The National Ignition Facility (NIF) is housed within a large facility about the size of two football fields. The Integrated Computer Control System (ICCS) is distributed throughout this facility and requires the integration of about 40,000 control points and over 500 video sources. This integration is provided by approximately 700 control computers distributed throughout the NIF facility and a network that provides the communication infrastructure. A main control room houses a set of seven computer consoles providing operator access and control of the various distributed front-end processors (FEPs). There are also remote workstations distributed within the facility that allow provide operator console functions while personnel are testing and troubleshooting throughout the facility. The operator workstations communicate with the FEPs which implement the localized control and monitoring functions. There are different types of FEPs for the various subsystems being controlled. This report describes the design of the NIF ICCS network and how it meets the traffic loads that will are expected and the requirements of the Sub-System Design Requirements (SSDR's). This document supersedes the earlier reports entitled Analysis of the National Ignition Facility Network, dated November 6, 1996 and The National Ignition Facility Digital Video and Control Network, dated July 9, 1996. For an overview of the ICCS, refer to the document NIF Integrated Computer Controls System Description (NIF-3738)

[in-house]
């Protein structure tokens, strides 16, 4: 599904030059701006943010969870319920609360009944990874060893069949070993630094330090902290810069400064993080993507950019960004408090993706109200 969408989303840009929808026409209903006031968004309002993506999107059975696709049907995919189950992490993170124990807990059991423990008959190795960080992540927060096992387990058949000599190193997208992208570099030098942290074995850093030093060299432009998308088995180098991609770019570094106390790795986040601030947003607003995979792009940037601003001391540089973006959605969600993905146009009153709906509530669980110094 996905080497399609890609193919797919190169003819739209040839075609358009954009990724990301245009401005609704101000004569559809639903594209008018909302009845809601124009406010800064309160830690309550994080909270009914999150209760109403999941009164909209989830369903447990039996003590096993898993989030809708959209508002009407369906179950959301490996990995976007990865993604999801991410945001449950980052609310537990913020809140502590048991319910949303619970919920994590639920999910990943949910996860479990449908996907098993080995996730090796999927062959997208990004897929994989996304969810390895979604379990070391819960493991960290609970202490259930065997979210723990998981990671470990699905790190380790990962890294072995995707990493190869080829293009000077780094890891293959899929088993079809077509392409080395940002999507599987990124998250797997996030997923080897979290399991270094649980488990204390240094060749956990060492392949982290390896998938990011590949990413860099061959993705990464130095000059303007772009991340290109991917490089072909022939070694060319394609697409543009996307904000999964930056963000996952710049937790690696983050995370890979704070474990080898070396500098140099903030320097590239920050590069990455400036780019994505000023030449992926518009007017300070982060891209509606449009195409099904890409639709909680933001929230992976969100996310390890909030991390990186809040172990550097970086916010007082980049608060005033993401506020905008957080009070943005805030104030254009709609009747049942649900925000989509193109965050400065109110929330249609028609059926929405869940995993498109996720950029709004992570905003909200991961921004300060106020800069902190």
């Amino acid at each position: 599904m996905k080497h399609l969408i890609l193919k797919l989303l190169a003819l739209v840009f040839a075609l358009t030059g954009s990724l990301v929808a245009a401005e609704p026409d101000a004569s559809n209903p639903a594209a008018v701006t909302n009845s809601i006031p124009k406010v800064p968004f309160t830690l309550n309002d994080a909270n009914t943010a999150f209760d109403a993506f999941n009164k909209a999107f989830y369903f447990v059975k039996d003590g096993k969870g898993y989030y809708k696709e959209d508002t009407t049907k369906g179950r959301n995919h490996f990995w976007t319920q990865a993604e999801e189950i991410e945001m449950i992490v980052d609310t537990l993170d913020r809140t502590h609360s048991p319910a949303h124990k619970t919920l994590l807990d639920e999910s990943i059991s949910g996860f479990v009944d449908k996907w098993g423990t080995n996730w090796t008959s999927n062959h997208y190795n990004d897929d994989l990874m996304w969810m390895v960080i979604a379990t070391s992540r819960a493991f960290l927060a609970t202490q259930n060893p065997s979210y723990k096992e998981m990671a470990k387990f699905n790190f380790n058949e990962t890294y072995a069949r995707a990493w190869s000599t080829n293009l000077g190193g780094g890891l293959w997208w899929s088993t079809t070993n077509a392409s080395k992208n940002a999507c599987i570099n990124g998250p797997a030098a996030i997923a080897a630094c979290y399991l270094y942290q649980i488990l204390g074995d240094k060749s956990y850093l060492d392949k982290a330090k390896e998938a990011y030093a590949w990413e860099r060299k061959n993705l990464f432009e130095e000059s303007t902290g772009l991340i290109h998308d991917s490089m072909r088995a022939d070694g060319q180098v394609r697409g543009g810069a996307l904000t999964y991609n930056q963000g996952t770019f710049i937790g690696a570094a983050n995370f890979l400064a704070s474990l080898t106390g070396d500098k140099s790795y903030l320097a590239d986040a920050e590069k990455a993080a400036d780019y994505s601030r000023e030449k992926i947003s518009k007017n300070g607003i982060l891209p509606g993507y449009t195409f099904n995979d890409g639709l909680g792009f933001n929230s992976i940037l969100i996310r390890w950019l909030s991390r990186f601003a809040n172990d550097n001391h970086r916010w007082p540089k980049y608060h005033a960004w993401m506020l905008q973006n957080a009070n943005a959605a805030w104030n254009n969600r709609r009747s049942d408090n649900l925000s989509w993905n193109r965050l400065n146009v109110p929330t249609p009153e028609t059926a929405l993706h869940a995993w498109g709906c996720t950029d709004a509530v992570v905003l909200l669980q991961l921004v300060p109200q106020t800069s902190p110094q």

11. ICCS 2009 User Guide for the International Database. Supplement 1: International Version of the ICCS 2009 Questionnaires